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Updated Feb 13, 2013 - 5:28 pm

Arizona court ruling upholds DUI test for marijuana

PHOENIX — An appeals court has issued a ruling that upholds the right of
authorities to prosecute pot smokers in Arizona for driving under the influence
even when there is no evidence that they are actually high.

The ruling by the Court of Appeals focuses on the chemical compounds in
marijuana that show up in blood and urine tests after people smoke pot. One
chemical compound causes drivers to be impaired; another is a chemical that
stays in people’s systems for weeks after they’ve smoked marijuana but doesn’t
affect impairment.

The court ruled that both compounds apply to Arizona law, meaning a driver
doesn’t have to actually be impaired to get prosecuted for DUI. As long as there
is evidence of marijuana in their system, they can get a DUI, the court said.

The ruling overturns a decision by a lower court judge who said it didn’t make
sense to prosecute a person with no evidence they’re under the influence.

The lower court judge cited the proliferation of states easing their marijuana
laws, but the Court of Appeals ruling issued Tuesday dismissed that by saying
Arizona’s medical marijuana law is irrelevant regarding DUI. More than 35,000
people in Arizona have medical marijuana cards.

The Court of Appeals said the Legislature adopted the decades-old comprehensive
DUI law to protect public safety, so a provision on prohibited substances and
their resulting chemical compounds should be interpreted broadly to include
inactive compounds as well as active ones.

The case stems from a 2010 traffic stop in Maricopa County. The motorist’s
blood test revealed only a chemical compound that is found in the blood after
another compound produced from ingesting marijuana breaks down.

According to testimony by a prosecution criminalist, the compound found in the
man’s blood doesn’t impair the ability to drive but can remain detectable for
four weeks.

The man’s lawyer argued Arizona’s DUI law bars only marijuana and “its
metabolite,” so only the first derivative compound that actually impairs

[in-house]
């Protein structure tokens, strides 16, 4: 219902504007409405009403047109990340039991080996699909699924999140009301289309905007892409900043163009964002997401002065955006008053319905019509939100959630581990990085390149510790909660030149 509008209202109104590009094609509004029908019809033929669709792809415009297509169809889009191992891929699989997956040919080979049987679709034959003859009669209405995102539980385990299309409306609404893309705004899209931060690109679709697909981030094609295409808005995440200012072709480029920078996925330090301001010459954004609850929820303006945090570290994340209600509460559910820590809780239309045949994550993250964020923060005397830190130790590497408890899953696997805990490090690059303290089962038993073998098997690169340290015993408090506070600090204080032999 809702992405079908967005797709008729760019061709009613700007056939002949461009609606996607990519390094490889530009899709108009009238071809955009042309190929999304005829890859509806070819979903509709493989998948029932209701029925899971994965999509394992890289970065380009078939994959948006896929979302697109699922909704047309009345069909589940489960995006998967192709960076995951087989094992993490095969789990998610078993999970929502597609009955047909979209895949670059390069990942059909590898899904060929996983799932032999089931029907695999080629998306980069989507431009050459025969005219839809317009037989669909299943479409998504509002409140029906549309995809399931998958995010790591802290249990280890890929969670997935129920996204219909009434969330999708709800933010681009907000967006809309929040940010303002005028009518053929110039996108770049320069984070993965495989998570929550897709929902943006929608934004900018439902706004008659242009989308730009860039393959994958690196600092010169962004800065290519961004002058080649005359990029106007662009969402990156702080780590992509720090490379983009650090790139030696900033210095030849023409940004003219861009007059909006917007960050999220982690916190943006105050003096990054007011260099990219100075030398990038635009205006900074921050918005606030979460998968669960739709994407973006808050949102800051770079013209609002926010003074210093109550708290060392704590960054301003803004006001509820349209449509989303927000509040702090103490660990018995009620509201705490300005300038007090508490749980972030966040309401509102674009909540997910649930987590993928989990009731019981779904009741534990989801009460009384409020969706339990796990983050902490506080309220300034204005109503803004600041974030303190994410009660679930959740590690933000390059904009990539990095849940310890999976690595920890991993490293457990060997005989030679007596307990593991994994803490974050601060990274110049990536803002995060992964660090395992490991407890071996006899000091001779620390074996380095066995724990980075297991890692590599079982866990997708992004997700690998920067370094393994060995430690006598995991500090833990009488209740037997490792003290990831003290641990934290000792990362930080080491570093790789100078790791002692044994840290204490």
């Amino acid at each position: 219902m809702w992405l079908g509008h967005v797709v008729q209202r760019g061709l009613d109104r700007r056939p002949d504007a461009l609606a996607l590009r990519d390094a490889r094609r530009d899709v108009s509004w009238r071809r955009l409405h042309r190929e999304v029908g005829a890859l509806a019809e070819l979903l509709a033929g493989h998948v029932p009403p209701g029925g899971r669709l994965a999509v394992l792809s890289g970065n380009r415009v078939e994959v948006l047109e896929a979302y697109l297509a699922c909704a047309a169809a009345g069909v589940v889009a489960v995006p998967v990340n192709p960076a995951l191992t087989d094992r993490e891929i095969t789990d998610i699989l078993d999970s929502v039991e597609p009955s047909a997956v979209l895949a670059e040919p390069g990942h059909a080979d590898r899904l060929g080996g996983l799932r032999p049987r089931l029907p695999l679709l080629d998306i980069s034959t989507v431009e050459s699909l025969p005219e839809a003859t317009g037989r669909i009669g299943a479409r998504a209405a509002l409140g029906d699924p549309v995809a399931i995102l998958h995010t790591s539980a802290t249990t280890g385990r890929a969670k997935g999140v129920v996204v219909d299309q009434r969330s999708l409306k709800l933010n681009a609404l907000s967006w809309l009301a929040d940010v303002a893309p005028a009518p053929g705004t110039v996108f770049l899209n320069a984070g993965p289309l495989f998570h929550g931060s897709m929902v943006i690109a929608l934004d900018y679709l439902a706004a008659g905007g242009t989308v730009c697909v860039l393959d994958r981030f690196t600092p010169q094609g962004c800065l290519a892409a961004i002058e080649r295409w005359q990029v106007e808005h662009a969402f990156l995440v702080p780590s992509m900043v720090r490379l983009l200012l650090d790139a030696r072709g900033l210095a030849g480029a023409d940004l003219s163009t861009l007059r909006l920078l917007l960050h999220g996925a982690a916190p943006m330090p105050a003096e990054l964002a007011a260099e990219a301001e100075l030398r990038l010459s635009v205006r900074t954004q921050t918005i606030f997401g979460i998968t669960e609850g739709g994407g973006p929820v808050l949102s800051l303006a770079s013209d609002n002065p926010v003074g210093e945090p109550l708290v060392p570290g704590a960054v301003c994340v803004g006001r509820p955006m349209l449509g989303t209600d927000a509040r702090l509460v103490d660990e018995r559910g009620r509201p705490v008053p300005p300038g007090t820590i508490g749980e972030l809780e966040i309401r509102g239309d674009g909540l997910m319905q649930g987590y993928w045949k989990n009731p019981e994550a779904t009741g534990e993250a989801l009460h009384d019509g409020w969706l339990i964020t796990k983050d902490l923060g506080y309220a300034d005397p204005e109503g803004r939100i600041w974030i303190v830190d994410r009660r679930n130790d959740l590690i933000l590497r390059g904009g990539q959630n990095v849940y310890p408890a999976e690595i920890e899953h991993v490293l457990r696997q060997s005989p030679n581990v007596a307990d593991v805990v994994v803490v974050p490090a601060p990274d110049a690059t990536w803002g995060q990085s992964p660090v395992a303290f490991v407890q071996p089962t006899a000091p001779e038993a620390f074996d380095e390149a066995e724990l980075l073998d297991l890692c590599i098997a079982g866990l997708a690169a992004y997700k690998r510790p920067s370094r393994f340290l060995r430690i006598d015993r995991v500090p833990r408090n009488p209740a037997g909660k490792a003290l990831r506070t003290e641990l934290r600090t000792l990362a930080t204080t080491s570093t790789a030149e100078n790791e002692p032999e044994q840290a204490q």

drivers is prohibited.

Two lower court judges agreed, with one upholding the other’s dismissal of the
case against the motorist, Hrach Shilgevorkyan.

Superior Court Commissioner Myra Harris’ ruling noted that several states have
decriminalized pot, and that a growing number of states, including Arizona, have
legalized medical marijuana.

“Residents of these states, particularly those geographically near Arizona,
are likely to travel to Arizona,” Harris said in her 2012 ruling upholding the
dismissal. “It would be irrational for Arizona to prosecute a defendant for an
act that might have occurred outside of Arizona several weeks earlier.”

However, the Court of Appeals sided with prosecutors who appealed, saying that
allowing the testing for marijuana’s active compound would unduly restrict law

The ruling said it serves the Legislature’s intention to have a flat ban on
driving under the influence to interpret the DUI law’s reference to a prohibited
substance and “its metabolite” as covering both a substance’s active and
inactive compounds.

Michael Alarid III, a lawyer for Shilgevorkyan, said he’ll ask the Arizona
Supreme Court to consider an appeal.

He added the testing issue is increasingly important because people legally
using pot in two Western states that last year approved pot decriminalization
laws _ Washington and Colorado _ could be convicted of DUI if arrested while
driving in Arizona weeks later.

Michael Walz, a Phoenix attorney who specializes in defending people charged
with violating marijuana laws but doesn’t represent Shilgevorkyan, said
Tuesday’s decision officially backs up a practice that authorities in Arizona
have been using for years.

But he predicted the ruling eventually will be overturned.

Walz said the decision runs counter to the Legislature’s wishes, and that the
state’s medical marijuana law gives cardholders immunity from DUI convictions
based solely on the presence of metabolites in a person’s system that don’t
appear to be enough to cause impairment.


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